After the busy opening at Herod’s court, with dozens of scantily-dressed extras filling the background, most of the film follows the three wise men through the desert, where they constantly point up toward the effect of the large superimposed star. Cut down from its original three reels, it doesn’t compare favorably with From the Manger to the Cross, released the same year by the rival Kalem Company, but that six-reel epic was shot on location in Jerusalem. Anyway, the Thanhouser version shows that Cecil B. DeMille didn’t invent the cinematic contrast between piety and flesh in the same movie.There's also a good write up on the Thanhouser company's website where you can download a PDF about various Thanhouser films which gives the following details:
The Star of Bethlehem (1,000 feet, released December 24, 1912)Incidentally, there have been at least 4 other films with the title The Star of Bethlehem. There was a 1956 British TV movie; an entry from last year which was a documentary about the star itself and its potential origins; and two German film from 1921 and 1954, which both had the original title Der Stern von Bethlehem. Most of these were listed in my 2006 survey of films about the nativity.
Directed by Lawrence Marston. Production supervised by Edwin Thanhouser. Scenario by Lloyd F. Lonergan. Original length three reels (3,000 feet); surviving portion one real (1,000 feet).
Print source: British Film Institute National Film Archive, 15 minutes, 13 seconds.
CAST: Florence LaBadie (Mary), James Cruze (Micah, Joseph), William Russell (Herod), Harry Benham (Angel Gabriel), Justus D. Barnes (Gaspar, one of the Magi), Charles Horan (Melchior, one of the Magi), Riley Chamberlin (Balthasar, one of the Magi), Harry Marks (scribe), N. S. Woods (scribe), Lawrence Merton (scribe), David H. Thompson (Pharisee, rabbi), Lew Woods (Pharisee, scribe), Joseph Graybill (Roman messenger), Carl LeViness (shepherd), Frank Grimmer (shepherd), Ethyle Cooke; total cast of 200 persons.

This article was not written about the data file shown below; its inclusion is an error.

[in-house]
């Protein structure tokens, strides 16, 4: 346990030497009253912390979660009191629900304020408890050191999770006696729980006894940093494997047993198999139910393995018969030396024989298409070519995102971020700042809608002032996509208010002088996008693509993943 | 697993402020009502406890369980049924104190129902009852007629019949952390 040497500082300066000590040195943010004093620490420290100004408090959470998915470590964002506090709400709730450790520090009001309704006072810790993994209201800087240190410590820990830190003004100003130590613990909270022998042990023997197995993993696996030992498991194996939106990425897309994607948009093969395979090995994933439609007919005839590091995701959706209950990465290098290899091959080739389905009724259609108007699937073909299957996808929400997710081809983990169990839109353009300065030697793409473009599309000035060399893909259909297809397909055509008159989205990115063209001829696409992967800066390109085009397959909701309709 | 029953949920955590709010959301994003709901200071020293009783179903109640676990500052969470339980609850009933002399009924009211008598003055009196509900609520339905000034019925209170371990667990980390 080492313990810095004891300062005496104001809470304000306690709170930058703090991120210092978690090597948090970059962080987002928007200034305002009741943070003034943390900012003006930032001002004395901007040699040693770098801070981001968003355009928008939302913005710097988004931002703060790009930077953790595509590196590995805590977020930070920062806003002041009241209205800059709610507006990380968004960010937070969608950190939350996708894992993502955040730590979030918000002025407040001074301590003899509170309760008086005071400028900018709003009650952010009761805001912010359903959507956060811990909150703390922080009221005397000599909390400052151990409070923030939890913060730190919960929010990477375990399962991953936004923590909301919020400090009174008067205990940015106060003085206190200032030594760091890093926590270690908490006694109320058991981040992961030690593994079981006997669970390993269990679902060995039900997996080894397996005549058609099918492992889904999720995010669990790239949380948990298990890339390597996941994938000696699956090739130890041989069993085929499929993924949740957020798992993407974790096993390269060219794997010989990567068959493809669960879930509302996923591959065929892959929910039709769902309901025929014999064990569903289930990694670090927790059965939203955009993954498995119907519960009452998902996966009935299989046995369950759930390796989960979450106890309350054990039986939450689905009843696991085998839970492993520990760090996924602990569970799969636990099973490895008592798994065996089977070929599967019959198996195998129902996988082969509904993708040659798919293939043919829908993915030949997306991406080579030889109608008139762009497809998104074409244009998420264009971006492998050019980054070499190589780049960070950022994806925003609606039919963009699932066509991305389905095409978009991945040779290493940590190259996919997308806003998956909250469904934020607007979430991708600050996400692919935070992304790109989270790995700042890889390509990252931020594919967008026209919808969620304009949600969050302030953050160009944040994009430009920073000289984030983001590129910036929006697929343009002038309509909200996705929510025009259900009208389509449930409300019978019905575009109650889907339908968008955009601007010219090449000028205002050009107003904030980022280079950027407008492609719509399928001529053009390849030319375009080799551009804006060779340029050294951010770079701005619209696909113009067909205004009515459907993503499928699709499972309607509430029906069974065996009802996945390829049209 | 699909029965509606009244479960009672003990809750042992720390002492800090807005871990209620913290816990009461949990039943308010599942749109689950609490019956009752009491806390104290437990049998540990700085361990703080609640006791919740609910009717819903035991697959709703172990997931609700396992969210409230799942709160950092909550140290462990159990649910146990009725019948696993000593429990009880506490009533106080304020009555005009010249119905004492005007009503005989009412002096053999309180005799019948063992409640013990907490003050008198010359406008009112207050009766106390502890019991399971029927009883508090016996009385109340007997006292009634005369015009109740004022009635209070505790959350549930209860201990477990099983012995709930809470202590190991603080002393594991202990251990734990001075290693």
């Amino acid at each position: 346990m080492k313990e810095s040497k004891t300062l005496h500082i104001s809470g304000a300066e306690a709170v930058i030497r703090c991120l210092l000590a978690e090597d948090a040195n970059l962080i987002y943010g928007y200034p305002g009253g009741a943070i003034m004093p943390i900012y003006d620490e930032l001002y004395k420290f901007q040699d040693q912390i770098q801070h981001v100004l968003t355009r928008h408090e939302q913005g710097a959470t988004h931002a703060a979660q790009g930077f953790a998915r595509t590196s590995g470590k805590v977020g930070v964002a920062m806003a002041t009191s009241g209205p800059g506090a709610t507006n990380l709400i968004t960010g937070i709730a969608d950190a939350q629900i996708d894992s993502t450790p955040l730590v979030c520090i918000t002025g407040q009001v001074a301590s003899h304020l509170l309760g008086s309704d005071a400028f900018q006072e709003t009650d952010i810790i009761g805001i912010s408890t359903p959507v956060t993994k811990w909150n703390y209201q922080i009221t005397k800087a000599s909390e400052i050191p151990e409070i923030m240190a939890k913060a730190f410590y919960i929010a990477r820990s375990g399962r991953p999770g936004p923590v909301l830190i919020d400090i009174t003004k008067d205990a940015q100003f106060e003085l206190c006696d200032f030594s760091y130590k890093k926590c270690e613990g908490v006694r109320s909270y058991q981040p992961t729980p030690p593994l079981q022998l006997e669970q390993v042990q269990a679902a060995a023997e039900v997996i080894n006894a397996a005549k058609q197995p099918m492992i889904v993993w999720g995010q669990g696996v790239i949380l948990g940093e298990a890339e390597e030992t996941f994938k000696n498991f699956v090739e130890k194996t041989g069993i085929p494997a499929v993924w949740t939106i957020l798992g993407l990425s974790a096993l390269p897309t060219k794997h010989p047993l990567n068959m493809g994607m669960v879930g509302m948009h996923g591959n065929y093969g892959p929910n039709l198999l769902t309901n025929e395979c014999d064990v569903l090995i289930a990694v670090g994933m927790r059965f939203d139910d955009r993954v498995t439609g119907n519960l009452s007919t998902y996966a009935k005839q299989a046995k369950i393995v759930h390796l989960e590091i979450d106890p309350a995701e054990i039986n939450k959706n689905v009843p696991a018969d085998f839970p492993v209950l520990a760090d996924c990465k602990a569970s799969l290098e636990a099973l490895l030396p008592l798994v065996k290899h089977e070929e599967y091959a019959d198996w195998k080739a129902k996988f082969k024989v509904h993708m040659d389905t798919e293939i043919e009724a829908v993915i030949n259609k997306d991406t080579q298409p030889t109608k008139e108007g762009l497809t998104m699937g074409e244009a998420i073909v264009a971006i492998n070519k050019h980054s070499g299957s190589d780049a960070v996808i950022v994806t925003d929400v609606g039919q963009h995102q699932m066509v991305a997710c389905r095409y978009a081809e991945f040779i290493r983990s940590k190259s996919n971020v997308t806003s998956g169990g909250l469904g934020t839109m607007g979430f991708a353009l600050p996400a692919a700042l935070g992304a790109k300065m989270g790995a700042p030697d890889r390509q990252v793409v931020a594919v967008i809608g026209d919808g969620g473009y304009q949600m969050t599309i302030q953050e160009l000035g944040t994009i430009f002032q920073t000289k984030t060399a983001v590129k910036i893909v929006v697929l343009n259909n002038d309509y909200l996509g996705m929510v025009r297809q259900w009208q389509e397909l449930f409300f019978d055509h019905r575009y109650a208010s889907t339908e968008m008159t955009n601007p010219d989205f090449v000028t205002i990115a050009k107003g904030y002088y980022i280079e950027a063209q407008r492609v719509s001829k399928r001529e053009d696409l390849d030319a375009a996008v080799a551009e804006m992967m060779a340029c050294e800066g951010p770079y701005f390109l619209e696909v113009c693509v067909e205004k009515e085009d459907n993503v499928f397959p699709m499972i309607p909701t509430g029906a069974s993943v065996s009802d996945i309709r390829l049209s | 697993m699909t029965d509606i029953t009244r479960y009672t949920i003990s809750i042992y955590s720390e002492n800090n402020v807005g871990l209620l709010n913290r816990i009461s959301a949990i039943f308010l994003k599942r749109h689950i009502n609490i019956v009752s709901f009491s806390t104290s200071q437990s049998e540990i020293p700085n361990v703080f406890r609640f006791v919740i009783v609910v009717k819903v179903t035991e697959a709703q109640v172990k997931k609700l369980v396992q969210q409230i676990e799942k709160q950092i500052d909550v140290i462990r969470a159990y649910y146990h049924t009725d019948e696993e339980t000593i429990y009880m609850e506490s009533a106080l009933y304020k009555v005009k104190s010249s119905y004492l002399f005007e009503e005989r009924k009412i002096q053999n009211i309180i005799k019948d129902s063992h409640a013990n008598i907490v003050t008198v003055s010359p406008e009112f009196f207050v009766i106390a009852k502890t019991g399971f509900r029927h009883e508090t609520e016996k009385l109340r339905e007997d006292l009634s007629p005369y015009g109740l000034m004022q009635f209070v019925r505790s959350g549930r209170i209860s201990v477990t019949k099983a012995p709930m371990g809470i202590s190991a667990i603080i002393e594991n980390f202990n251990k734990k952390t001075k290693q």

Thanhouser’s ambitious Star of Bethlehem was one of the first steps toward true feature-length films (more than two reels long). It appeared the year before the Italian epic Quo Vadis? was viewed in the U. S., and two years before the first Hollywood feature, The Squaw Man. The original negatives were destroyed in the Thanhouser studio fire just three weeks after its first release, and no full print is known to survive.
Preparation of this epic was one of the last duties of Edwin Thanhouser before leaving the studio that bore his name. He had sold it to Mutual in April of 1912 and continued to work as studio manager until he "retired" in November 1912, only to return in 1915. Thanhouser’s biggest production up to that point in time, the film required a one-month shooting schedule, employed a cast of 200 (including forty principals), and cost a hefty $8,000. Special effects alone took a full week’s work.
Thanhouser studio’s flair for sumptuous costumes, crowds of actors, and rich staging is evident in this epic. Some of the larger scenes reportedly were filmed with two or even three cameras shooting from different angles. The ratio of two-and-a-half feet of film exposed per foot of film used is modest by today’s standards, but was extravagant for 1912.
Labels: Nativity - Mary Joseph